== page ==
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I do not work for Intel but I am somewhat of a Googling wizard, so I will try to assemble together some further details / speculation for you.
* Here's a link to a deeply detailed Intel PDF presentation about Euclid, which states on page 12 of the presentation that it uses a ZR-300. googling for 'realsense euclid zr-300' backs this up from multiple sources.
* Here's information about the ZR-300 from another Intel PDF presentation.
"The Intel RealSense Camera ZR300 integrates a depth camera for computing high-density depth (>10 million points per second) and a wide-field-of-view camera (VGA with >160-degree FOV) with a high-precision accelerometer-gyroscope combination for motion and feature tracking. Rounding out the six camera sensors on the device are an 8MP rear RGB camera and a 2MP front-facing RGB camera".
"The Intel RealSense Camera ZR300 provides high-quality and high-density depth data at VGA-resolution of 60 frames per second, making it versatile for applications in augmented and virtual reality, robotics, drones and other usages. Its low power consumption also makes it an ideal depth camera for various mobile form factors where battery life is always a consideration".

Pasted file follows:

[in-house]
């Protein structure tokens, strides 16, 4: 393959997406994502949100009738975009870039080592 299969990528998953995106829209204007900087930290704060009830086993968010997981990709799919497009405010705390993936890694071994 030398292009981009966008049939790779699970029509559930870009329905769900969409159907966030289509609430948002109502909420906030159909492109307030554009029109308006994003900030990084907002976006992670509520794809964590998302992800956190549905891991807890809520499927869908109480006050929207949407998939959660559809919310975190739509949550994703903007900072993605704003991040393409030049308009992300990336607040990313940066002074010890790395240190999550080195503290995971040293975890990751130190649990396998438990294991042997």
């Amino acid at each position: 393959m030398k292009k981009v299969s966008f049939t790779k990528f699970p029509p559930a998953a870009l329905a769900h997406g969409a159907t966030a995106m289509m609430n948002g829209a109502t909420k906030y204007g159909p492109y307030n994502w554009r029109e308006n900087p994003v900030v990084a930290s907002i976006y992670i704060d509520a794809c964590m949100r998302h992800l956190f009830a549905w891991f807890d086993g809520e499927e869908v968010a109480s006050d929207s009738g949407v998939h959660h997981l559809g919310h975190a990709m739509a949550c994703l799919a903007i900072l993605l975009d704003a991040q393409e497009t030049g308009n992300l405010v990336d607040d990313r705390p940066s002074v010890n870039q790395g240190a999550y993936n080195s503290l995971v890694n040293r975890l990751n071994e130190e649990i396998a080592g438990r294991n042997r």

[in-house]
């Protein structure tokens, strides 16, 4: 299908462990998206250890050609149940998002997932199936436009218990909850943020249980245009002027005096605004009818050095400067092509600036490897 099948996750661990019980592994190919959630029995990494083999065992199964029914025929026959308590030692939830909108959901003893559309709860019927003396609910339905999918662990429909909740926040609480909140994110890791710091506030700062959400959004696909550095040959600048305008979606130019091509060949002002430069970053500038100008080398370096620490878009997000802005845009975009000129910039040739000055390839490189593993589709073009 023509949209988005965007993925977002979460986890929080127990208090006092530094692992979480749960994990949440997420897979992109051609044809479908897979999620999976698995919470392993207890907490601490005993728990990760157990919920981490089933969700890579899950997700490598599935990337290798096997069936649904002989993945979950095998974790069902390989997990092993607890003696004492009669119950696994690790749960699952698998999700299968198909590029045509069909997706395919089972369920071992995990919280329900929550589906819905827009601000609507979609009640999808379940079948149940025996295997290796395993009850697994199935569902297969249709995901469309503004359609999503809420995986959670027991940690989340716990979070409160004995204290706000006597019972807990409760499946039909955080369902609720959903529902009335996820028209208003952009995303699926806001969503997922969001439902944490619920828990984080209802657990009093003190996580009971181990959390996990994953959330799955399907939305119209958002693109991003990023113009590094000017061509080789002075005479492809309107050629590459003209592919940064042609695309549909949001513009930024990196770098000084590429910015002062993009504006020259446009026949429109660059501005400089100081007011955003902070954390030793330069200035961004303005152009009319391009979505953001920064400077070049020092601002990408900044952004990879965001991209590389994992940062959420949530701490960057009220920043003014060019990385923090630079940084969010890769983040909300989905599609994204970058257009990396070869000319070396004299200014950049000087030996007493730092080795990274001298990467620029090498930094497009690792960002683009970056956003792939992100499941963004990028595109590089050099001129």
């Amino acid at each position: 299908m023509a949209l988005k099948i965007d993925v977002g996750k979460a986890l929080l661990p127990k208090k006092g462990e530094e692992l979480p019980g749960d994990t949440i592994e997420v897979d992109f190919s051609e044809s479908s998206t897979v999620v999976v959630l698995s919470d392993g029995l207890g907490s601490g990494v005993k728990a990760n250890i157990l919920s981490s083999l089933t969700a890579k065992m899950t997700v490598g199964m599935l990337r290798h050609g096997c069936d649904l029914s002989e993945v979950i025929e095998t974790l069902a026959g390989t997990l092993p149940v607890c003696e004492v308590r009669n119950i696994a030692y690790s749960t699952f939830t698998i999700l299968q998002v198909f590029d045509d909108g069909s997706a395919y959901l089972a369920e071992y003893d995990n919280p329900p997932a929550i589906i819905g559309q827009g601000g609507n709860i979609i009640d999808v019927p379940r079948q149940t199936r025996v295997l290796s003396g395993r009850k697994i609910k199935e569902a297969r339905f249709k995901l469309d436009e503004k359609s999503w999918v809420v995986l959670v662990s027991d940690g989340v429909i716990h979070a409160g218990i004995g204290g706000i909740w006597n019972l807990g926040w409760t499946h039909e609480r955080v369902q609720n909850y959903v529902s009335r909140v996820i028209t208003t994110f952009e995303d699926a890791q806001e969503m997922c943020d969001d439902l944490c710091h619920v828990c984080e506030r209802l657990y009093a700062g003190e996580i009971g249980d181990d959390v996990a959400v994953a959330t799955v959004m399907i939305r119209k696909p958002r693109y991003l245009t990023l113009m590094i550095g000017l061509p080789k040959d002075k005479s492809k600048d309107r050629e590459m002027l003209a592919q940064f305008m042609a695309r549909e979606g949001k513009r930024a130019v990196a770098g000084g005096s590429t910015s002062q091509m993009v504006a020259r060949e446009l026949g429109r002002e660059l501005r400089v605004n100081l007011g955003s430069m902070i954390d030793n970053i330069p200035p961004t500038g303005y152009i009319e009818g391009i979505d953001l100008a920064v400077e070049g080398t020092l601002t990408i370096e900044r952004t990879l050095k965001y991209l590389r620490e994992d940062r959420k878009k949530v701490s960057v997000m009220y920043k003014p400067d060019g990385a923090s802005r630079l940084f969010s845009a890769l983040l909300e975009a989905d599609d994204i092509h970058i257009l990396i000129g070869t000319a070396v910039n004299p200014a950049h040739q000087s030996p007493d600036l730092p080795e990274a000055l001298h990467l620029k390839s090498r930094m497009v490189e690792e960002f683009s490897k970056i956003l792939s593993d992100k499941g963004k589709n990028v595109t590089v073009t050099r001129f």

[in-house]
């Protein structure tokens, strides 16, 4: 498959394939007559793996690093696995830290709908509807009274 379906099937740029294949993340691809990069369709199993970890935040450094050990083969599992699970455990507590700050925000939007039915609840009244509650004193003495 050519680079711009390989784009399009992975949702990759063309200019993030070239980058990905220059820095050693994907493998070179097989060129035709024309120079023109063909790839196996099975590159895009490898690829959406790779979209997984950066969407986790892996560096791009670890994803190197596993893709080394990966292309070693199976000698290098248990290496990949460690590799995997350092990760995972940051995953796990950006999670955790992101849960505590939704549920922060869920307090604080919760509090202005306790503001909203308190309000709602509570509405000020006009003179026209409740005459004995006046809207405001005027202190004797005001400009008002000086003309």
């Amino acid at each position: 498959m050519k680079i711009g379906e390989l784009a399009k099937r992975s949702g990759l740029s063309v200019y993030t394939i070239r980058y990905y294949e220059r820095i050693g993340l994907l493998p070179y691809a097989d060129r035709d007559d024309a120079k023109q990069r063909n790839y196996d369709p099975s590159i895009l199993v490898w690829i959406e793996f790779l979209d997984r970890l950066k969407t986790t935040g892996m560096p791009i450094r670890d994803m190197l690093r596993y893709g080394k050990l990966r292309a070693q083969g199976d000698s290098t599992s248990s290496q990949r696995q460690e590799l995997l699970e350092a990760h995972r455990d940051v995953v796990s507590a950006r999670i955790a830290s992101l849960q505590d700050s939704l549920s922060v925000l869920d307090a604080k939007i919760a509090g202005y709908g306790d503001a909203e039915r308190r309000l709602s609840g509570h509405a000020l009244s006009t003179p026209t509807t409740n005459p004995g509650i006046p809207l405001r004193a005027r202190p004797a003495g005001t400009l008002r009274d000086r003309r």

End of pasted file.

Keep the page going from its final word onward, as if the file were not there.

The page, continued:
Its targeted use for drones suggests a vision range more like the mobile R200 than the desktop SR-300.
* Given that the R400 seems destined for use in the final version of the Project Alloy mixed reality headset in Q4 2017 as a replacement for the ZR-300 currently used in the reference design, this suggests that its capabilities are at least on par with those of the ZR-300, and likely superior to it once newly acquired vision technology such as that from Intel's purchase of the company Movidius is integrated. It is said that the R400 will have much greater capabilities than the current range of cameras, and be something that is truly next-generation.